The dissolution of the former Yugoslavia along with the disintegration of the former Yugoslav Railways Corporation, produced significant changes in the flow of travelers between the new countries, adding the tragic events of the war that caused the total disruption of the flow of travelers.
In the lines between Bosnia and Herzegovina, Croatia and Serbia the rail traffic disappeared for almost a decade, except for a few freight trains that covered the Sarajevo-Ploce line. The volume of passengers after the war was almost nonexistent compared to previous times, the most obvious reasons were: the harsh consequences of war on relations between nations and the massive destruction of the railway infrastructure and rolling stock.
The implementation of the Talgo train, not only will solve the problem in the short term, but it will also make a long-term policy of development in the passenger transport sector in Bosnia and Herzegovina as it will allow the Talgo train to circulate at the highest speeds. From 90 to 120 km/h. In the future it will reach the 220/250 Km/h.
The purpose to deliver the Talgo system at the Railways of Bosnia and Herzegovina in 2010 seemed at first utopian, romantic and non-viable. Transmadrid wanted a railway that would not only link the main traffic routes in Bosnia and Herzegovina, but also the international trafficking of Bosnia and Herzegovina with its western and eastern neighbors and with the rest of countries of the European Union.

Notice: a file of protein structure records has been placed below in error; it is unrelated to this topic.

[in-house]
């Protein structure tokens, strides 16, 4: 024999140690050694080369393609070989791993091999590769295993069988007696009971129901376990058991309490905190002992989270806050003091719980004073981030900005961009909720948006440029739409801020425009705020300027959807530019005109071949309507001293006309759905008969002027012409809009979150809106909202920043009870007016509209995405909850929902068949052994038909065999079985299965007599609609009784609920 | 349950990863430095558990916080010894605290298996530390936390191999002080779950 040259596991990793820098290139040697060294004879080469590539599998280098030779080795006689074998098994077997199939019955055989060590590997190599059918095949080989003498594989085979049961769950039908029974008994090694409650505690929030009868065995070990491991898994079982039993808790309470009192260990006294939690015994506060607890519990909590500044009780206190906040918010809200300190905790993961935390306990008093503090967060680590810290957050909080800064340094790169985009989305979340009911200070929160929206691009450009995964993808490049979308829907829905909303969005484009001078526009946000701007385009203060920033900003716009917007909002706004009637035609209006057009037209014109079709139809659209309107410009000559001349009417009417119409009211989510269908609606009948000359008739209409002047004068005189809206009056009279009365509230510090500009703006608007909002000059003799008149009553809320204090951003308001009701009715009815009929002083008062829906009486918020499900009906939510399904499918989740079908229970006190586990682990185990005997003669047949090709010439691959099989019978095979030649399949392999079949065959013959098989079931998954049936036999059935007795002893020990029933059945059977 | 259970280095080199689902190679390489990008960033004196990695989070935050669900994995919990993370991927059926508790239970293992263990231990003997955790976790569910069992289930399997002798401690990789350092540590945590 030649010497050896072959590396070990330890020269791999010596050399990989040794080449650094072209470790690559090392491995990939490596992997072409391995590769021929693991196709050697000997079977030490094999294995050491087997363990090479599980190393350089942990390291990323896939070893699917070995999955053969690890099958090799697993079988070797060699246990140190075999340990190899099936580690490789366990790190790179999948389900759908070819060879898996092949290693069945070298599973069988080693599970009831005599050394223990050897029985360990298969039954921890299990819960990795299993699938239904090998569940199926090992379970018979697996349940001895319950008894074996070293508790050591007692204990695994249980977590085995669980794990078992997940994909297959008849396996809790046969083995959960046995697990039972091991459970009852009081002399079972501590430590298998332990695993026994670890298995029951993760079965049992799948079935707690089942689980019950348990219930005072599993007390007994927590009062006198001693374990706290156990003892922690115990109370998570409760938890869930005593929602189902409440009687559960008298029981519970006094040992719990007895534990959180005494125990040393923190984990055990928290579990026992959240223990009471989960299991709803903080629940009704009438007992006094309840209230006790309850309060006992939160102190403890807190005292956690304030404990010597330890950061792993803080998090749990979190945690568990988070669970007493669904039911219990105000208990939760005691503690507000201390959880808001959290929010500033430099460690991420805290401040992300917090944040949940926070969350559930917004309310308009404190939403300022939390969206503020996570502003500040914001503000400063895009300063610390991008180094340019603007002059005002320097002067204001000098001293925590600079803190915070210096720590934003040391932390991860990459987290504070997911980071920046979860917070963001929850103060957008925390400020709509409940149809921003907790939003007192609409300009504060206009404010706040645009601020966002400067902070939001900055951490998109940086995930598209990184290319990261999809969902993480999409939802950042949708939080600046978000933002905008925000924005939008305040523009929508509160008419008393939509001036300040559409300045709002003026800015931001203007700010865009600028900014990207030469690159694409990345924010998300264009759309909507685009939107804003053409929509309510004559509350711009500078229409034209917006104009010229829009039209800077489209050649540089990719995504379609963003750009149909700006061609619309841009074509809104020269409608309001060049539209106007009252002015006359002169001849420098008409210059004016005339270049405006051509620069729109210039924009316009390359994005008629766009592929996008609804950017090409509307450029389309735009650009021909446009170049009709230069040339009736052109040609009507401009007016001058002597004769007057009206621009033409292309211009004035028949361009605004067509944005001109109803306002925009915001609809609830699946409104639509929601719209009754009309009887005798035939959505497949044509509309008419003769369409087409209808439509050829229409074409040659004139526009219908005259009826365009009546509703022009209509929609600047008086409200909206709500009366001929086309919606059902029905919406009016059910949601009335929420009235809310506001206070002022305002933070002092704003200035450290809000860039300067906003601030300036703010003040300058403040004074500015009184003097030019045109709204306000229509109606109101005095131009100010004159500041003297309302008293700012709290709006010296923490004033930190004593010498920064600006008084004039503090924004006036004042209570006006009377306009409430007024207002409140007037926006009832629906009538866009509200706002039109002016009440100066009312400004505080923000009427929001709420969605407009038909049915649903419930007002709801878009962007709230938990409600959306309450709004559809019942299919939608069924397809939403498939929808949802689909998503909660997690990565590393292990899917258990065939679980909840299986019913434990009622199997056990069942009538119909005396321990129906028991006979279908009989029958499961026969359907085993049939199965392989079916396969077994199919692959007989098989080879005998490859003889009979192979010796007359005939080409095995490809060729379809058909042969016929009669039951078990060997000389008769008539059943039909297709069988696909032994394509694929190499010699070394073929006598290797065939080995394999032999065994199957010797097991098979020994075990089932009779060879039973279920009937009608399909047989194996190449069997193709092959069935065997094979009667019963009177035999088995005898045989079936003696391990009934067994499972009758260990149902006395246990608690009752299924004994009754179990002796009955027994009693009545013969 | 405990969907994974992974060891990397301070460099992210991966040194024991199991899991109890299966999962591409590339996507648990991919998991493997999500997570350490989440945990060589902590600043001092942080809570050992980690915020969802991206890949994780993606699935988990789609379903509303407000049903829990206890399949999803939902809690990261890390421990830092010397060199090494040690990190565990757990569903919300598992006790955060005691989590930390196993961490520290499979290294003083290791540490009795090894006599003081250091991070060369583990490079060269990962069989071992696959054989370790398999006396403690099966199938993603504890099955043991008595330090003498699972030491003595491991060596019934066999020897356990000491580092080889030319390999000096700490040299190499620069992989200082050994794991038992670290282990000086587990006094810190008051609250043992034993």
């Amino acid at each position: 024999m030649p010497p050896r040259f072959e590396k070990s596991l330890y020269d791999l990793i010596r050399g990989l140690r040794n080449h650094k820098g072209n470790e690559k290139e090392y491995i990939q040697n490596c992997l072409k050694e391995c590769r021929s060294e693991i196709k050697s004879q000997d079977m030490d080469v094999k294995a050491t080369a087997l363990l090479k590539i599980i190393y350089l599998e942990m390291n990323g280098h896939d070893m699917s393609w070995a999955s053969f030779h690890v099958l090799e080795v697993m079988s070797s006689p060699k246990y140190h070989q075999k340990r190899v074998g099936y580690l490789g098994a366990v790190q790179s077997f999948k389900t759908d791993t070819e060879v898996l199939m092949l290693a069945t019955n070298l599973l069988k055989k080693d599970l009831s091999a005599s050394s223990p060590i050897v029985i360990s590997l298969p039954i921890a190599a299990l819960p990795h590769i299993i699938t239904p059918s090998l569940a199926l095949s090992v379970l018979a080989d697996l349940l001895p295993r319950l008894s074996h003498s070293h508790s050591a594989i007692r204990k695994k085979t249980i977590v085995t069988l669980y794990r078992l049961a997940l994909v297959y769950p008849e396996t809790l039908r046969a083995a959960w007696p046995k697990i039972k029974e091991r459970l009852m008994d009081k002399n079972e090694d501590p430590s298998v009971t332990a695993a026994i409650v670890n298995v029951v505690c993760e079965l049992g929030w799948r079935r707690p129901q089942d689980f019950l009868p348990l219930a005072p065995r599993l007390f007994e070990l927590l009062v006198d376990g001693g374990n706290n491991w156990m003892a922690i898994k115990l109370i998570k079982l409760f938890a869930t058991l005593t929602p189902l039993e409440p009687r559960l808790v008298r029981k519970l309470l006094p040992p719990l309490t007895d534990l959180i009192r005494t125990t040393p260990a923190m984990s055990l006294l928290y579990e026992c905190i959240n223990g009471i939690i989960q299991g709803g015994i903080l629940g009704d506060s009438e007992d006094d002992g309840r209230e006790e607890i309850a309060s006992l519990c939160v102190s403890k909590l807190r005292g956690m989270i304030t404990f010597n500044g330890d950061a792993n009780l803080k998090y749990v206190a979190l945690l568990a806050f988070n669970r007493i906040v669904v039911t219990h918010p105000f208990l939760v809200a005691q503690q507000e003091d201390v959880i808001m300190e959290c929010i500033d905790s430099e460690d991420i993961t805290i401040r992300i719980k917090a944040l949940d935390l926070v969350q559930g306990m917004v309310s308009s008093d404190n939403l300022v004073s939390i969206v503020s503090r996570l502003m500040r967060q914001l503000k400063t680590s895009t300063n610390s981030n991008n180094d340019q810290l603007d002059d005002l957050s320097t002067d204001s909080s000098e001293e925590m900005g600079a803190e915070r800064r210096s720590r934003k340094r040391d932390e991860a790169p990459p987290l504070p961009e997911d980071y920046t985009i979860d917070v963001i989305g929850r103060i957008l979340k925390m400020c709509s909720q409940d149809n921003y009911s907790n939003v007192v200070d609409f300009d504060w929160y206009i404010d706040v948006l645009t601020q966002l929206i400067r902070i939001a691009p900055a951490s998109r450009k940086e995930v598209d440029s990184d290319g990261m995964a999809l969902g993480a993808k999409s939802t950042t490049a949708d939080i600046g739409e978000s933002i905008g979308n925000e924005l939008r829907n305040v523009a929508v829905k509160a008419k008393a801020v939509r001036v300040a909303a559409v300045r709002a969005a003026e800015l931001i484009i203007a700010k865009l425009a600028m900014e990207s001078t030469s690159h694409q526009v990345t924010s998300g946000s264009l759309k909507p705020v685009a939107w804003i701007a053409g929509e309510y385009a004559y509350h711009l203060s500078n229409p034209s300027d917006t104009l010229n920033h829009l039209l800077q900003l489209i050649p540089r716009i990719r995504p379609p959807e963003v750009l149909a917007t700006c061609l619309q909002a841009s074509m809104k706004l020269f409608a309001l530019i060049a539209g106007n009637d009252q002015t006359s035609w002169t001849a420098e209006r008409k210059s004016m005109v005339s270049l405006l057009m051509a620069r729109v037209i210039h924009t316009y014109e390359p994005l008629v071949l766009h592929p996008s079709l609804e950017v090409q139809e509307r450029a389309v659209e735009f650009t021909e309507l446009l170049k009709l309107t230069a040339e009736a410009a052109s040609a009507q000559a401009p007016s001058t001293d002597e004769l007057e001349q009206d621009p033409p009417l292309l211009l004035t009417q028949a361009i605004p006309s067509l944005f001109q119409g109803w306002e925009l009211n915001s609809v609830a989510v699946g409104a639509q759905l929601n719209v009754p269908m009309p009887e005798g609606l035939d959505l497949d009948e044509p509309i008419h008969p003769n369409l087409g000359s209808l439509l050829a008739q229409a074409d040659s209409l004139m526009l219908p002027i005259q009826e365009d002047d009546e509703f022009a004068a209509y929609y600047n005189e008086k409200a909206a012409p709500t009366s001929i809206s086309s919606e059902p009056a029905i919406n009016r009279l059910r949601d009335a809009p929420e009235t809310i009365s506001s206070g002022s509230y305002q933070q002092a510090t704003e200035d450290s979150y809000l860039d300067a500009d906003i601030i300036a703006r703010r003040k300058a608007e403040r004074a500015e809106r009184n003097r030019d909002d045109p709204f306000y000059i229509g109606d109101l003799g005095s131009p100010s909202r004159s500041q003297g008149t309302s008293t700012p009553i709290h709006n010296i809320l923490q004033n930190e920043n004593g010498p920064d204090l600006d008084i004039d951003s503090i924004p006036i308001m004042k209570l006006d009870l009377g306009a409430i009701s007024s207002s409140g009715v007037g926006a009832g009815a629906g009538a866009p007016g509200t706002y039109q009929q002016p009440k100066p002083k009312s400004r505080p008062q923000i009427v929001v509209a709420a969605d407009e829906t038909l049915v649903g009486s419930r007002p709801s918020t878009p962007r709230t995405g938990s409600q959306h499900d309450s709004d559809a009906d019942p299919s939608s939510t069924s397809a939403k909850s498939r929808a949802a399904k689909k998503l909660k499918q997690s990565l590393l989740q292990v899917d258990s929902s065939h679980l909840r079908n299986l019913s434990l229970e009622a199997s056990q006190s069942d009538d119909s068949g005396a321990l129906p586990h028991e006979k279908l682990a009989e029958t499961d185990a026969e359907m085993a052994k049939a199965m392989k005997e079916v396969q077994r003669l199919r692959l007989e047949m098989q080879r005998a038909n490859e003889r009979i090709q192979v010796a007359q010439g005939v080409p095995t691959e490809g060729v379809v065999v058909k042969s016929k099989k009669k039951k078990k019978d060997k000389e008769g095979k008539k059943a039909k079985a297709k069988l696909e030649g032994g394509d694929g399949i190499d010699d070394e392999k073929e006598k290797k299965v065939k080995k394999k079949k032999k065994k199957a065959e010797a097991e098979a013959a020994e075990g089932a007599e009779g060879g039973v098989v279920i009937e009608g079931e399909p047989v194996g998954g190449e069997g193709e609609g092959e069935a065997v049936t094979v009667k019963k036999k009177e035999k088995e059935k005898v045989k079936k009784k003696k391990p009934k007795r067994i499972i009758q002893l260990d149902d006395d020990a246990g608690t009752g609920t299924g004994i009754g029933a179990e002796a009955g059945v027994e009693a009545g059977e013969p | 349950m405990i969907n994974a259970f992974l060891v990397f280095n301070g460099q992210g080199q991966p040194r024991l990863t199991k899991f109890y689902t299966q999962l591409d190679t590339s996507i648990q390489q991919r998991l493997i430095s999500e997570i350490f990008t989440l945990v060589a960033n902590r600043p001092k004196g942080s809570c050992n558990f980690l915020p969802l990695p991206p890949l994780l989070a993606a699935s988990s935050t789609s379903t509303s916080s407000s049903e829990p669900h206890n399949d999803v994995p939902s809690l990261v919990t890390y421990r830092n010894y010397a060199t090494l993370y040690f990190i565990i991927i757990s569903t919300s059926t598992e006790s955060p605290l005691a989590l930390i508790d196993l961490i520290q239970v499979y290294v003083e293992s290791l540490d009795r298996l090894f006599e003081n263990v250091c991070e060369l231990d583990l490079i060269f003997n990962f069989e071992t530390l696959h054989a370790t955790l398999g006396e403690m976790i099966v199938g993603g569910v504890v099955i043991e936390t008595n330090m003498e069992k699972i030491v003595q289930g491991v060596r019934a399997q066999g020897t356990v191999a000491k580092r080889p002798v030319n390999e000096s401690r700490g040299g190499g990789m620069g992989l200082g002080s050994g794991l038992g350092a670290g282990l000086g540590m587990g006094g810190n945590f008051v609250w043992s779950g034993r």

Accepting suggestions given by Transmadrid, Talgo took a key decision sending a train with measuring instruments to test the route on the railway from Croatia to Bosnia and Herzegovina.
On the route Ploce to Mostar participated, along with representatives of the Spanish Embassy, Emilio Gonzalez, Commercial Attache to Bosnia and Herzegovina, members of the Croatian Railways and Railway directors of the Bosnia and Herzegovina Federation, Talgo and Transmadrid representatives, in addition to the peacekeepers in Bosnia and Herzegovina.
It is remarkable that this trip was the first passenger train journey in Bosnia and Herzegovina after the war. We refer to this fact with satisfaction and pride, because we even won a nickname, “the Spanish cowboys” by crossing the country on a rail practically out of service.
After many years of tireless work between Transmadrid, the direction of Talgo and BiH Railways, signed the contract. As a result, in 2011, all Talgo trains covered by the agreement will be delivered in Bosnia and Herzegovina.
Despite the difficulties that often seemed insurmountable, the project was successfully carried out and will allow the link between the cities of Bosnia and Herzegovina. The passenger traffic will be modernized and the country will be joined with the European Union countries too.
Transmadrid confirmed, once again, his perseverance in building bridges of cooperation.
We have new challenges ahead and we are convinced that the Republika Srpska Railways will also join the project. It would mean a symbolic value as a Spanish-tech product, synonymous for years to the passenger traffic, would link all the states of Southeastern Europe and mitigate the traces of war and mistrust.